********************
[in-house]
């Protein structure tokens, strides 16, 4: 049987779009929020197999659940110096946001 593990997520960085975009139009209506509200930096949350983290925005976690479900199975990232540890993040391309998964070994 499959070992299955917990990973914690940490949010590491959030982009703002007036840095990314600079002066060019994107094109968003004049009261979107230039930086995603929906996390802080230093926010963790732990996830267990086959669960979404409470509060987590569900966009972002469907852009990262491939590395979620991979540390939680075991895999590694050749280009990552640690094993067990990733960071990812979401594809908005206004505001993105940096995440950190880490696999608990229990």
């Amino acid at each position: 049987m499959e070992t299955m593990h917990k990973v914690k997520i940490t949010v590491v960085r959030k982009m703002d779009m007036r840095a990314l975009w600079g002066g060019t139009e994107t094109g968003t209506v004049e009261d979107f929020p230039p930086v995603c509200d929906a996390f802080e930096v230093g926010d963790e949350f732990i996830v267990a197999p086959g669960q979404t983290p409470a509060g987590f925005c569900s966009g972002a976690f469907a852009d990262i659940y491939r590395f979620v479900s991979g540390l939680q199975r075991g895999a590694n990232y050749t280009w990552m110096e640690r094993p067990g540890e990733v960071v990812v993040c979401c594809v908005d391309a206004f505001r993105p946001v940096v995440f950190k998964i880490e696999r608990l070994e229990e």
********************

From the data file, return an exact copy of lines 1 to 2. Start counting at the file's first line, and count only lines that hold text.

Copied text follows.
[in-house]
């Protein structure tokens, strides 16, 4: 049987779009929020197999659940110096946001 593990997520960085975009139009209506509200930096949350983290925005976690479900199975990232540890993040391309998964070994 499959070992299955917990990973914690940490949010590491959030982009703002007036840095990314600079002066060019994107094109968003004049009261979107230039930086995603929906996390802080230093926010963790732990996830267990086959669960979404409470509060987590569900966009972002469907852009990262491939590395979620991979540390939680075991895999590694050749280009990552640690094993067990990733960071990812979401594809908005206004505001993105940096995440950190880490696999608990229990």